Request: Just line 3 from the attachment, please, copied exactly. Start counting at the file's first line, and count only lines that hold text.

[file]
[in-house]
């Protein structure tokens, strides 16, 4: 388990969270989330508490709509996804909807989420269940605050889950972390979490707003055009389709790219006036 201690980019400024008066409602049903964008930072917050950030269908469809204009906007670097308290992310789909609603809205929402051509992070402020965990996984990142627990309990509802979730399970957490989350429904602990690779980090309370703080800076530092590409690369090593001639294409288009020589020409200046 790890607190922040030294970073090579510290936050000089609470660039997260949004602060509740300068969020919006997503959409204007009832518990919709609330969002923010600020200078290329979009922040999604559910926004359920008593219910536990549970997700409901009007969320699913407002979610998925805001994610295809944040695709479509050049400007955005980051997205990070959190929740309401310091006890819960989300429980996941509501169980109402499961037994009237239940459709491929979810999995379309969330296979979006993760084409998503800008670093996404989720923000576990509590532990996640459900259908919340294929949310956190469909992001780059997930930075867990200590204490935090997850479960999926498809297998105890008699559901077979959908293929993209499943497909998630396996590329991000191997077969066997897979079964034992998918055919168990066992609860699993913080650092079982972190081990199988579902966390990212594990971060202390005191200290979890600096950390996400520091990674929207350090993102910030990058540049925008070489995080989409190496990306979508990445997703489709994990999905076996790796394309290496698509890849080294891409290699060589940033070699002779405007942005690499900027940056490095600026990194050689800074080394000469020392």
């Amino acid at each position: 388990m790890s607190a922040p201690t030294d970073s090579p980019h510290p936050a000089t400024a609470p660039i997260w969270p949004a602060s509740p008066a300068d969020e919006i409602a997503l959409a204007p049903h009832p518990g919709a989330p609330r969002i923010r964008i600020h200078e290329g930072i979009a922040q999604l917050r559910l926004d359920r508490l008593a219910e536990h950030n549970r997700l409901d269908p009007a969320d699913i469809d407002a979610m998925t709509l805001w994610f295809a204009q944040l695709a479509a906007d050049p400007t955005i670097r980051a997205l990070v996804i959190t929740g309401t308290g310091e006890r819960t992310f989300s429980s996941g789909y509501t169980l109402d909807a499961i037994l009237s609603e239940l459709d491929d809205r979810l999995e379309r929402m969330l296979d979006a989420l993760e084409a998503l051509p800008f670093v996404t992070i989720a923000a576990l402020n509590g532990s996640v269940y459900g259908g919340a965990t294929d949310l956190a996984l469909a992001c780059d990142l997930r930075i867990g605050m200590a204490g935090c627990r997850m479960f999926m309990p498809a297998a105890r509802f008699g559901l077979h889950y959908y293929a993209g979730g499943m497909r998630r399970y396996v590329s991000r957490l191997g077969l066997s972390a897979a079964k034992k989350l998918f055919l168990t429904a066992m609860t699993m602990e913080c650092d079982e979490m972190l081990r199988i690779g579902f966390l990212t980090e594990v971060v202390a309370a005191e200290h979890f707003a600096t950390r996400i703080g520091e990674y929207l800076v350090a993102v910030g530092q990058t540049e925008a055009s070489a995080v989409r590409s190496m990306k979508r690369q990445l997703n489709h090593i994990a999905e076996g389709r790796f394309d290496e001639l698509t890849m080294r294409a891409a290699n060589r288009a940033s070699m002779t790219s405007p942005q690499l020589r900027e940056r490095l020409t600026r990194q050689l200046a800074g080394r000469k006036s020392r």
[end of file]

């Amino acid at each position: 388990m790890s607190a922040p201690t030294d970073s090579p980019h510290p936050a000089t400024a609470p660039i997260w969270p949004a602060s509740p008066a300068d969020e919006i409602a997503l959409a204007p049903h009832p518990g919709a989330p609330r969002i923010r964008i600020h200078e290329g930072i979009a922040q999604l917050r559910l926004d359920r508490l008593a219910e536990h950030n549970r997700l409901d269908p009007a969320d699913i469809d407002a979610m998925t709509l805001w994610f295809a204009q944040l695709a479509a906007d050049p400007t955005i670097r980051a997205l990070v996804i959190t929740g309401t308290g310091e006890r819960t992310f989300s429980s996941g789909y509501t169980l109402d909807a499961i037994l009237s609603e239940l459709d491929d809205r979810l999995e379309r929402m969330l296979d979006a989420l993760e084409a998503l051509p800008f670093v996404t992070i989720a923000a576990l402020n509590g532990s996640v269940y459900g259908g919340a965990t294929d949310l956190a996984l469909a992001c780059d990142l997930r930075i867990g605050m200590a204490g935090c627990r997850m479960f999926m309990p498809a297998a105890r509802f008699g559901l077979h889950y959908y293929a993209g979730g499943m497909r998630r399970y396996v590329s991000r957490l191997g077969l066997s972390a897979a079964k034992k989350l998918f055919l168990t429904a066992m609860t699993m602990e913080c650092d079982e979490m972190l081990r199988i690779g579902f966390l990212t980090e594990v971060v202390a309370a005191e200290h979890f707003a600096t950390r996400i703080g520091e990674y929207l800076v350090a993102v910030g530092q990058t540049e925008a055009s070489a995080v989409r590409s190496m990306k979508r690369q990445l997703n489709h090593i994990a999905e076996g389709r790796f394309d290496e001639l698509t890849m080294r294409a891409a290699n060589r288009a940033s070699m002779t790219s405007p942005q690499l020589r900027e940056r490095l020409t600026r990194q050689l200046a800074g080394r000469k006036s020392r």